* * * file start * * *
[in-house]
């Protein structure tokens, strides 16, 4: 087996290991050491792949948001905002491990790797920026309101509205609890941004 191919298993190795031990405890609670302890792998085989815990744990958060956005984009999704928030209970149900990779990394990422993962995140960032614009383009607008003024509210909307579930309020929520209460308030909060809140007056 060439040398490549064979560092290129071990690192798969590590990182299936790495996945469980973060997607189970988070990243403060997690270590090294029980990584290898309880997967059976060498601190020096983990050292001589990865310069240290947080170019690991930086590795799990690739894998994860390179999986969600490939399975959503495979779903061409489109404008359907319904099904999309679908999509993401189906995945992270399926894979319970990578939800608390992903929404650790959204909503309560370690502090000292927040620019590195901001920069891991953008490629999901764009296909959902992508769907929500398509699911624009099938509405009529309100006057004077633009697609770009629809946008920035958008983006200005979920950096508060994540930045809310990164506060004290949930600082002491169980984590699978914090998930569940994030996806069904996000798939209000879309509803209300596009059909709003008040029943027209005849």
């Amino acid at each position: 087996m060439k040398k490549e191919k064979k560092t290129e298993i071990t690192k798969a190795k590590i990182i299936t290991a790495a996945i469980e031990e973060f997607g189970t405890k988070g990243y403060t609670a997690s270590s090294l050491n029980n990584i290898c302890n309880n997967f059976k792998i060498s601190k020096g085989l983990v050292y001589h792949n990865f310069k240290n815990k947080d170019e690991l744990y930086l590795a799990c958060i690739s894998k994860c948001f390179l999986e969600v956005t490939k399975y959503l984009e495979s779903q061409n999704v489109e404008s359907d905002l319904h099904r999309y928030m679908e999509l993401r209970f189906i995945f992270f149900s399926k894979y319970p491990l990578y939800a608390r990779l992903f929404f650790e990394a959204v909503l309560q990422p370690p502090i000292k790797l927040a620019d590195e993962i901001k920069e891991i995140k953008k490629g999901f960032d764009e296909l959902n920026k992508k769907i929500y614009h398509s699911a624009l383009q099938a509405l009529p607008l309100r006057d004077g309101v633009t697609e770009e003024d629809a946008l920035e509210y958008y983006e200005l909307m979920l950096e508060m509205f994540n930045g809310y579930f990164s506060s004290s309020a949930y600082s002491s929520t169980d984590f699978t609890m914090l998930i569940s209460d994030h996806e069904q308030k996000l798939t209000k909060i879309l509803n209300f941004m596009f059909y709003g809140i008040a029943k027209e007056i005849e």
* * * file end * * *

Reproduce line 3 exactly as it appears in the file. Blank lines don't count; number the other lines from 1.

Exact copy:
């Amino acid at each position: 087996m060439k040398k490549e191919k064979k560092t290129e298993i071990t690192k798969a190795k590590i990182i299936t290991a790495a996945i469980e031990e973060f997607g189970t405890k988070g990243y403060t609670a997690s270590s090294l050491n029980n990584i290898c302890n309880n997967f059976k792998i060498s601190k020096g085989l983990v050292y001589h792949n990865f310069k240290n815990k947080d170019e690991l744990y930086l590795a799990c958060i690739s894998k994860c948001f390179l999986e969600v956005t490939k399975y959503l984009e495979s779903q061409n999704v489109e404008s359907d905002l319904h099904r999309y928030m679908e999509l993401r209970f189906i995945f992270f149900s399926k894979y319970p491990l990578y939800a608390r990779l992903f929404f650790e990394a959204v909503l309560q990422p370690p502090i000292k790797l927040a620019d590195e993962i901001k920069e891991i995140k953008k490629g999901f960032d764009e296909l959902n920026k992508k769907i929500y614009h398509s699911a624009l383009q099938a509405l009529p607008l309100r006057d004077g309101v633009t697609e770009e003024d629809a946008l920035e509210y958008y983006e200005l909307m979920l950096e508060m509205f994540n930045g809310y579930f990164s506060s004290s309020a949930y600082s002491s929520t169980d984590f699978t609890m914090l998930i569940s209460d994030h996806e069904q308030k996000l798939t209000k909060i879309l509803n209300f941004m596009f059909y709003g809140i008040a029943k027209e007056i005849e």